Please login to the form below

Not currently logged in

MHRA clear on side-effects

A new method for patients to report potential drug-related side-effects direct to the MHRA came into operation from today.

A new method for patients to report what they think could be potential drug-related side effects direct to the UK medicines watchdog, the Medicines and Healthcare products Regulatory Agency (MHRA), came into operation from today.

As the furore surrounding the regulator's role in drug safety continues to gather momentum, the MHRA has overtly extended its 40-year-old Yellow Card system for reporting adverse drug reactions (ADRs) to include reports from patients, parents and carers.

Anyone who feels they may have suffered, or be suffering, an adverse effect due to their prescription medicine can register an ADR by filling in a paper form (supplied to around 4,000 GP's surgeries across the country) or submit a concern online, via The MHRA's website will display the number of yellow cards raised for specific drugs, as well as the nature of the problems.

“The point is that patients can see the information on which the MHRA makes decision on the drugs people take. People are interested in their medicines and what the possible side-effects are,” said an MHRA spokesperson.

She admitted, however, that the MHRA “doesn't know” whether the system will become inundated with large numbers of side-effect reports that may well be irrelevant to the patient's medication.

However, a new expert committee, the Patient Reporting of Adverse Drug reactions Working Group, has been set up to evaluate each potential ADR before any information appears on the MHRA website.

“There will be a time lag of around three to six months between the MHRA receiving reports and them appearing on the wesbite as part of the anonymous data sets,” the MHRA told

“It is important to remember that the inclusion of a particular reaction does not necessarily mean that it has been caused by the drug. Many factors have to be taken into account in assessing the likelihood that a drug has caused a reaction, including other medications the patient may be taking, and the underlying condition of the patient.”

The MHRA declined to make a direct comment on whether the timing of the new scheme was anything more than a coincidence with respect to the increasing political pressure from the government's Health Select Committee.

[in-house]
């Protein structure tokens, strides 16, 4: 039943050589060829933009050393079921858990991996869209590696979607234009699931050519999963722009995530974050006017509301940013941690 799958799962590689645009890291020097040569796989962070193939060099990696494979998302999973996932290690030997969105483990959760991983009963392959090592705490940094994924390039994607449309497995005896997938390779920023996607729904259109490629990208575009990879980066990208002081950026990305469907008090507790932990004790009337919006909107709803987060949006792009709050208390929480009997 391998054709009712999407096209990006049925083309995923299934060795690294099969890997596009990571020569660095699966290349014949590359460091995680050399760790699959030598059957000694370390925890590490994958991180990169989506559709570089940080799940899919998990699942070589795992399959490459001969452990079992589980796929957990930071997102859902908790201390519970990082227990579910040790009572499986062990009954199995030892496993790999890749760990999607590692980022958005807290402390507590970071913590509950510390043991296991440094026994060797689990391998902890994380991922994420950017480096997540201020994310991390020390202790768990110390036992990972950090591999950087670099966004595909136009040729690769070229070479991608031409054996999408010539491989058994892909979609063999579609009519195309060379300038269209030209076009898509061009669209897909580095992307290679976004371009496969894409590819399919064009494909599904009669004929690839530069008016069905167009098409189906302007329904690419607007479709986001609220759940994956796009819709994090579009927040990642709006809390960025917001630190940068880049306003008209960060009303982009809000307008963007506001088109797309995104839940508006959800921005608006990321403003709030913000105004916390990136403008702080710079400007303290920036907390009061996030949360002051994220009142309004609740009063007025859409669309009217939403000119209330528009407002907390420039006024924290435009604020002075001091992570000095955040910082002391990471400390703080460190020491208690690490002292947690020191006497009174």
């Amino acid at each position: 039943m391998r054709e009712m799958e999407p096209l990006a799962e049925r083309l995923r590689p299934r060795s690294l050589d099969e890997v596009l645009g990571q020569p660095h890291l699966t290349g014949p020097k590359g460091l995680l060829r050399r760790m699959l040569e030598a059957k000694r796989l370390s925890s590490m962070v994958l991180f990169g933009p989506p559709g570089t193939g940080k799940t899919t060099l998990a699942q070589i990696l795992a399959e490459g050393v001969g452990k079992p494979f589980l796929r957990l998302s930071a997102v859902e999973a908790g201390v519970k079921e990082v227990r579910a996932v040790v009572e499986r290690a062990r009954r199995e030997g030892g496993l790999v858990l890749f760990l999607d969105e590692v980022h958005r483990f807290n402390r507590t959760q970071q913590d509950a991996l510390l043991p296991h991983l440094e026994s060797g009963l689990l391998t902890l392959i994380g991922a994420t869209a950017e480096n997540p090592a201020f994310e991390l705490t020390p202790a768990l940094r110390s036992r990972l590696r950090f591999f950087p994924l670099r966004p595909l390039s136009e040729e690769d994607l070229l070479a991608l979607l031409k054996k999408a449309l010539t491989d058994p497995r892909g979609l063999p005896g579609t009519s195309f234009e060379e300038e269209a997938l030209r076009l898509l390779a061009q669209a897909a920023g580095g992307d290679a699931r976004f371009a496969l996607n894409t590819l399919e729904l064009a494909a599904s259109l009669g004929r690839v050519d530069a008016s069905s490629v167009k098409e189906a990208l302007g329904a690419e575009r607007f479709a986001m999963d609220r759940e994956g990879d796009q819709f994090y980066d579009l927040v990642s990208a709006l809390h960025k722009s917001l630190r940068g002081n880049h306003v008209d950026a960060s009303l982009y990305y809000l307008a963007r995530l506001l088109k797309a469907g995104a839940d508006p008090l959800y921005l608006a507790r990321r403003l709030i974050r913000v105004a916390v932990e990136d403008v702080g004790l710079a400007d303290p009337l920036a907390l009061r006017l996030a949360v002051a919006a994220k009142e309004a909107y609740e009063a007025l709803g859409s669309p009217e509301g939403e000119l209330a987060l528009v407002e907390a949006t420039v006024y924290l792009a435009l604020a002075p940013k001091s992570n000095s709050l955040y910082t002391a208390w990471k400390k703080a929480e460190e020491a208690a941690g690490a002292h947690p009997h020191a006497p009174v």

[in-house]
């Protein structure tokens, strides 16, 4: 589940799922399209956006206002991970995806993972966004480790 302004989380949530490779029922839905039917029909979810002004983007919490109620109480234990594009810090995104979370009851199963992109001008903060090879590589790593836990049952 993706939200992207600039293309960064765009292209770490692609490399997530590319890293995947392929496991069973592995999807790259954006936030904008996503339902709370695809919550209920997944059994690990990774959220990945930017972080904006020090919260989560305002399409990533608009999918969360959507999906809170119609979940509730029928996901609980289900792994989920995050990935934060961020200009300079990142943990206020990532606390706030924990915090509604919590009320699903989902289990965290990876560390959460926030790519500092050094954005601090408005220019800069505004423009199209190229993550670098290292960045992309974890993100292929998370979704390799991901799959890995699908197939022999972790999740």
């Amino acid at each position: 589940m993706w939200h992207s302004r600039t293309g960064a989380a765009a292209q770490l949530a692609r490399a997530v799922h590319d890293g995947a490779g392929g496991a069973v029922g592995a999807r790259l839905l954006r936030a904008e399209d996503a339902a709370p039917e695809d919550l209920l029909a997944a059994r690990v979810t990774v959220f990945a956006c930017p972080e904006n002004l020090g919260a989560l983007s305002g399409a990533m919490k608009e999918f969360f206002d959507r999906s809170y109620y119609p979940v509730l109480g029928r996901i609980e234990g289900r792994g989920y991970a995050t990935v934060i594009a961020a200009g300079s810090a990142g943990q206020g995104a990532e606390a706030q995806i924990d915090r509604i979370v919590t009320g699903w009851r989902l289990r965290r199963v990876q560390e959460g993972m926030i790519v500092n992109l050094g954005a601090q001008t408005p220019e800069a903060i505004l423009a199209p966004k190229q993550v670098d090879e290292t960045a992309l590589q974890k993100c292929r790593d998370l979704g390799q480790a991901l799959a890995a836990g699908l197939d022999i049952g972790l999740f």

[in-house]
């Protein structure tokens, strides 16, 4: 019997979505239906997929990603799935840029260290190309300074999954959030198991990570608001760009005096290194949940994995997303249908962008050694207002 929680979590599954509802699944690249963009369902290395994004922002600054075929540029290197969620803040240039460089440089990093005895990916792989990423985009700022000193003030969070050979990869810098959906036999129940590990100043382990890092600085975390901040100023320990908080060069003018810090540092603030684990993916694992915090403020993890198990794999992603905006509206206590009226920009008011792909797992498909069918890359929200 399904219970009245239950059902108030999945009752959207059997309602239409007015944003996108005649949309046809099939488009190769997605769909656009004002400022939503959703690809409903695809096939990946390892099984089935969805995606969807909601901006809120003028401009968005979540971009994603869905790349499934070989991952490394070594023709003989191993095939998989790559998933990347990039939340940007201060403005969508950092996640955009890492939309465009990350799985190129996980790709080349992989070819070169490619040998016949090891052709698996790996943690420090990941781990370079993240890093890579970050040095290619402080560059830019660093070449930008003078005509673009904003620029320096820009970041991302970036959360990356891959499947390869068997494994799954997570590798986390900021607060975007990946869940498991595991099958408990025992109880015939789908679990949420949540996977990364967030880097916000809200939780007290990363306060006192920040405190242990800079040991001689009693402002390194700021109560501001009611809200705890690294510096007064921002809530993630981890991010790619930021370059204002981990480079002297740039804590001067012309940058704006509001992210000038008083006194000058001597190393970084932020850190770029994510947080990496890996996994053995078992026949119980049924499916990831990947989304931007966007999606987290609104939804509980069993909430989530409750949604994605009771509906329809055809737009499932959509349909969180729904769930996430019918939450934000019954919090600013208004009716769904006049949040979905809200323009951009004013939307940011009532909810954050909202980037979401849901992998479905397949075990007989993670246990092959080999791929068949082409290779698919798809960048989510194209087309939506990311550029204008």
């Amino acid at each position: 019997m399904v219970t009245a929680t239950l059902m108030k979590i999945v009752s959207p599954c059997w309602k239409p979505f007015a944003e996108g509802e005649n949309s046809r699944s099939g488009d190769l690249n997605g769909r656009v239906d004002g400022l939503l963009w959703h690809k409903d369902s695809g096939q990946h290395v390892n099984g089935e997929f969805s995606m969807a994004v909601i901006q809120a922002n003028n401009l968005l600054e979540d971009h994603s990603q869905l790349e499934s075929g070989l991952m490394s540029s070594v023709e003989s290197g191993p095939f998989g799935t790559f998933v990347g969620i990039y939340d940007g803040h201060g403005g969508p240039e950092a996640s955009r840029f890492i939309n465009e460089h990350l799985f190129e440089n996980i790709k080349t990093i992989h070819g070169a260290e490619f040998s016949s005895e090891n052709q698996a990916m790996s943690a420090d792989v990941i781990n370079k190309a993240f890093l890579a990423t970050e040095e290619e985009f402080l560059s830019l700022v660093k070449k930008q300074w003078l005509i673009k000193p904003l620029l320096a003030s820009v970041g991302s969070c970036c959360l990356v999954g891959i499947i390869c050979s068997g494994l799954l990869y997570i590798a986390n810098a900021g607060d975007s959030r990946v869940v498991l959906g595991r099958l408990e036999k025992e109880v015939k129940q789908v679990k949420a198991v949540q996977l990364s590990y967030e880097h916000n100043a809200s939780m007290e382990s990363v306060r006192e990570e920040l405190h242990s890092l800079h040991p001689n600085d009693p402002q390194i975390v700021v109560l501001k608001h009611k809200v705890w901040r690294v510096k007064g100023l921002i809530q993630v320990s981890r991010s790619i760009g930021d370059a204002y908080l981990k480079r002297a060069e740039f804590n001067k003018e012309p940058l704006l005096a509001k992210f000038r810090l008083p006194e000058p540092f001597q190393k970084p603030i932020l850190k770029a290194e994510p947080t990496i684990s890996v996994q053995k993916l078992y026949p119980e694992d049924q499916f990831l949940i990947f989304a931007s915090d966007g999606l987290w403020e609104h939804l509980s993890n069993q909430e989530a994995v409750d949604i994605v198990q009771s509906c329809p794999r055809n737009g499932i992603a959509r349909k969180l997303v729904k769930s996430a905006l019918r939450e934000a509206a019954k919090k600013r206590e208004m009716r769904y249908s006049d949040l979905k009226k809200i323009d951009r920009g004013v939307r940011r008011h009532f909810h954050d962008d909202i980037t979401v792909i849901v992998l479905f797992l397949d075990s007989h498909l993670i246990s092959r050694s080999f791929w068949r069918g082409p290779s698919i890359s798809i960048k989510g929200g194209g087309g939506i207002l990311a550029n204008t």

“It's not as if we've quickly put it together in two weeks. We said in May that we would introduce direct patient reporting, The move is to try and give patients even more information on which to make decisions.”

Yet, some industry critics remained sceptical. One told the Financial Times: “This has all the hallmarks of a rush job, trying to fit a round peg into a square hole.”

30th September 2008


PMEA Awards 2020

COVID-19 Updates and Daily News

Featured jobs


Add my company
Dice Medical Communications

Dice Medical Communications is an independent communications agency that works with our clients to help launch, build, and continually develop...

Latest intelligence

#DemandDiversity: For International Women's Day, we ask... why do women often suffer from more side effects than men?
Women are largely prescribed exactly the same treatment regimens as men, with no account for the underlying differences in physiology and drug metabolism between the sexes....
Good design saves lives
Good design and creative thinking are essential if we are to improve on existing problems in new ways, which is why design and creativity within healthcare is vital. Health is...
Why you must understand the pricing of patient recruitment companies
Recruiting a diverse range of patients and engaging with them for your clinical trial isn’t an easy task, which means you might turn to patient recruitment companies, like us, who...